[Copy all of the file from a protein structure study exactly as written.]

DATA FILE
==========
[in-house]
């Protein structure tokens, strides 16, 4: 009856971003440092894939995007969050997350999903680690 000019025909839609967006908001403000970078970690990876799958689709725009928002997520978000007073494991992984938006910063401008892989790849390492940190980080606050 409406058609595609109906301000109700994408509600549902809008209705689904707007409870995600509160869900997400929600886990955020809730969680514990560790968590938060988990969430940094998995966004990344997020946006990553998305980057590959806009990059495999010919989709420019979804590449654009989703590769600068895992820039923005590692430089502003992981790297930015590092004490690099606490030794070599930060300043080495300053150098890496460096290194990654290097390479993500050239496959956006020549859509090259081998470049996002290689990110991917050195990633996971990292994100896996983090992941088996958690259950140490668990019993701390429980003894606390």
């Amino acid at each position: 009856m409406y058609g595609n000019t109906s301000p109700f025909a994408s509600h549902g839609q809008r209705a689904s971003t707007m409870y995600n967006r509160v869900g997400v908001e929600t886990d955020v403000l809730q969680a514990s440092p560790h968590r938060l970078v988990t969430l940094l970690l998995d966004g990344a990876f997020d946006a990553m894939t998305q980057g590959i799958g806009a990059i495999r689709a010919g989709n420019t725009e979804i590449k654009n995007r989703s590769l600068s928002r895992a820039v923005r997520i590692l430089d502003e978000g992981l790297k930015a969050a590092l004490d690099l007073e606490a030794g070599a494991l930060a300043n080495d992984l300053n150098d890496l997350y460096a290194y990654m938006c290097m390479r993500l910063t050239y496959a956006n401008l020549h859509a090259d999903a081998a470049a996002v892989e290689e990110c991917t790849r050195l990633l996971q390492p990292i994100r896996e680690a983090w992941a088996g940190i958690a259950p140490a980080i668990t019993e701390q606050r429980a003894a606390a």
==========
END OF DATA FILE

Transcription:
[in-house]
């Protein structure tokens, strides 16, 4: 009856971003440092894939995007969050997350999903680690 000019025909839609967006908001403000970078970690990876799958689709725009928002997520978000007073494991992984938006910063401008892989790849390492940190980080606050 409406058609595609109906301000109700994408509600549902809008209705689904707007409870995600509160869900997400929600886990955020809730969680514990560790968590938060988990969430940094998995966004990344997020946006990553998305980057590959806009990059495999010919989709420019979804590449654009989703590769600068895992820039923005590692430089502003992981790297930015590092004490690099606490030794070599930060300043080495300053150098890496460096290194990654290097390479993500050239496959956006020549859509090259081998470049996002290689990110991917050195990633996971990292994100896996983090992941088996958690259950140490668990019993701390429980003894606390």
């Amino acid at each position: 009856m409406y058609g595609n000019t109906s301000p109700f025909a994408s509600h549902g839609q809008r209705a689904s971003t707007m409870y995600n967006r509160v869900g997400v908001e929600t886990d955020v403000l809730q969680a514990s440092p560790h968590r938060l970078v988990t969430l940094l970690l998995d966004g990344a990876f997020d946006a990553m894939t998305q980057g590959i799958g806009a990059i495999r689709a010919g989709n420019t725009e979804i590449k654009n995007r989703s590769l600068s928002r895992a820039v923005r997520i590692l430089d502003e978000g992981l790297k930015a969050a590092l004490d690099l007073e606490a030794g070599a494991l930060a300043n080495d992984l300053n150098d890496l997350y460096a290194y990654m938006c290097m390479r993500l910063t050239y496959a956006n401008l020549h859509a090259d999903a081998a470049a996002v892989e290689e990110c991917t790849r050195l990633l996971q390492p990292i994100r896996e680690a983090w992941a088996g940190i958690a259950p140490a980080i668990t019993e701390q606050r429980a003894a606390a």